Barbell Training – A Novice Guide To Strength

Barbell Training – A Novice Guide To Strength

Barbell training is one of the most effective ways that you can reap tremendous strength gains. There are hundreds of exercises that you can choose from. When I first started my gym, I had nothing except one barbell and 230lbs of loadable bumper plates and a few odds and ends. If you find yourself in a similar position, read on. 

Here are two things you will need…

  1. Barbell
  2. Bumper plates

Before we load that bar, master technique with the lifts you will be doing then add your barbell weight training as you feel comfortable. Never lift a weight because you see someone on youtube or read something in a magazine. Focus on your strengths and progress as you see fit. 

It seems that You tube and Facebook, in many cases, confuse people more than they help them. That’s just my opinion, but great info is only great if it can be understood and applied. Not all info is great. Sift through the garbage and train through your difficulties out there. 




Training is great fun and should be done slowly with perfect technique. If you are unsure of how to begin this process, higher a coach or seek out someone who has great knowledge and “cares” about training. I’m taking into consideration that you will have at least a baseline understanding of what is talked about here. 

For simplicity, I will only introduce two main lifts that will get anyone really strong really fast. You don’t have to make strength training a complex endeavor that ends with frustration. Focus on getting strong with the basics then add the sprinkles later. 

Todays lift will be as follows… 

  1. Deadlift 
  2. Military Press


The Deadlift and Military Press are great exercises to learn. They teach you how to pick up and press weight correctly while simultaneously incorporating all pulling and pushing muscles of the human body. The main idea you want to remember when deadlifting is don’t round the spine.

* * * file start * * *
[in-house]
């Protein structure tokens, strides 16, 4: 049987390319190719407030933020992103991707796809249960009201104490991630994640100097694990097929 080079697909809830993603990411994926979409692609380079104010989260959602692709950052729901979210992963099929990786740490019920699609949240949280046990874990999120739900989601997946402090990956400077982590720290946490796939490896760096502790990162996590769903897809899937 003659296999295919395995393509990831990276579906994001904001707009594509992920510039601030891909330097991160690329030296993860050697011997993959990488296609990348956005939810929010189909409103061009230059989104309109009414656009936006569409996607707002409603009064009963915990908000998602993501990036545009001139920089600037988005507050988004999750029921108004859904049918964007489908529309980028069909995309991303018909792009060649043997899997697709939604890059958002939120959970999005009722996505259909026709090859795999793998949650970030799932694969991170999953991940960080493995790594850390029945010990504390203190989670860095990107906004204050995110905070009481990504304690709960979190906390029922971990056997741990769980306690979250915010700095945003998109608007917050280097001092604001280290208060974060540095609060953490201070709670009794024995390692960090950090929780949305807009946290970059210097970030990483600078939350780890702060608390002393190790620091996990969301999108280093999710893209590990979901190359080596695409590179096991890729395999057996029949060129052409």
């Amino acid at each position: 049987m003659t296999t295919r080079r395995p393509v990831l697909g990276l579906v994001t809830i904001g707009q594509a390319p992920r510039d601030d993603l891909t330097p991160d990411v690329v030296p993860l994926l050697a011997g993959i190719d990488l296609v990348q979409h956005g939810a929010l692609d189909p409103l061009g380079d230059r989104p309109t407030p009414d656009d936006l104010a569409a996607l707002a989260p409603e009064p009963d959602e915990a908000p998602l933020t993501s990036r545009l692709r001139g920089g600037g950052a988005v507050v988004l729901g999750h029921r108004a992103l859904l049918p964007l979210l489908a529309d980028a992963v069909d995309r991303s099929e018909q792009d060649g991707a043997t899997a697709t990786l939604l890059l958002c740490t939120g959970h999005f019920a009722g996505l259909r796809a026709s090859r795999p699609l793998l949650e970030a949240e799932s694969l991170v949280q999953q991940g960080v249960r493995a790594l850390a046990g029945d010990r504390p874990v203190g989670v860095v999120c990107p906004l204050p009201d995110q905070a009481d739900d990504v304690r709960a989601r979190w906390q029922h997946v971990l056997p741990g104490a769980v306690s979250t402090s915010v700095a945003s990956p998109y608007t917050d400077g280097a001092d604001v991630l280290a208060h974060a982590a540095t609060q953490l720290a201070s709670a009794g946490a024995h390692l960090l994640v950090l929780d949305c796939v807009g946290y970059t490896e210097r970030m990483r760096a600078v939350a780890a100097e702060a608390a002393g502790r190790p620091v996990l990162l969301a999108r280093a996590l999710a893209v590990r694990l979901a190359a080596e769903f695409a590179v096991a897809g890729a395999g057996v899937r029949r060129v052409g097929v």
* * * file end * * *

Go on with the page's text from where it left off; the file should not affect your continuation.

Now, there will be times that the rounding of the back does happen. This is during doing a max rep (singles) or when training calls for high reps. If you can incorporate the hips and legs correctly, you’ll be safe the majority of the time, but there is risk involved so learn proper technique. 

The Military Press calls that you don’t hyper extend at the lower back upon pressing over head. Keep the abs while locking out the barbell as you press from chest to over the crown of your skull. Keep it tight!

Your sets and rep schemes should be determined by the result you’re looking for. Lower and heavier reps build strength. Fast reps, power and light higher reps increase muscle tissue or get you burning. This is a very basic understanding and may seem generic, but getting into the science behind what muscle fiber is doing will come in a later blog post. 


1 reps singles (max out sets) Feat Of Strength.

3 x 3 (heavy three sets of three reps) Strength. 

5 x 5 (moderately heavy five sets of five reps) Strength / Mass.

3 x 10 (moderately light three sets of ten reps) Muscle Increase.

1 x 20 or more (light one set of twenty reps or more) Strength Endurance / Muscle Increase.

If all you have at home is this basic setup, here’s what you can do for a great workout. 


Lower Body Training 

1A) Deadlift 4 x 10 reps

1B) 60 second quick run

Rest @ 2:00 minutes 

Repeat four rounds

Training does not have to be some crazy workout that you do. Keep things simple and move your body under the bar and outside. The fitness industry has become too fancy with the next best thing. Stick to the basics and work on perfecting technique. You will get fantastic results when you do this. 

~ Joe

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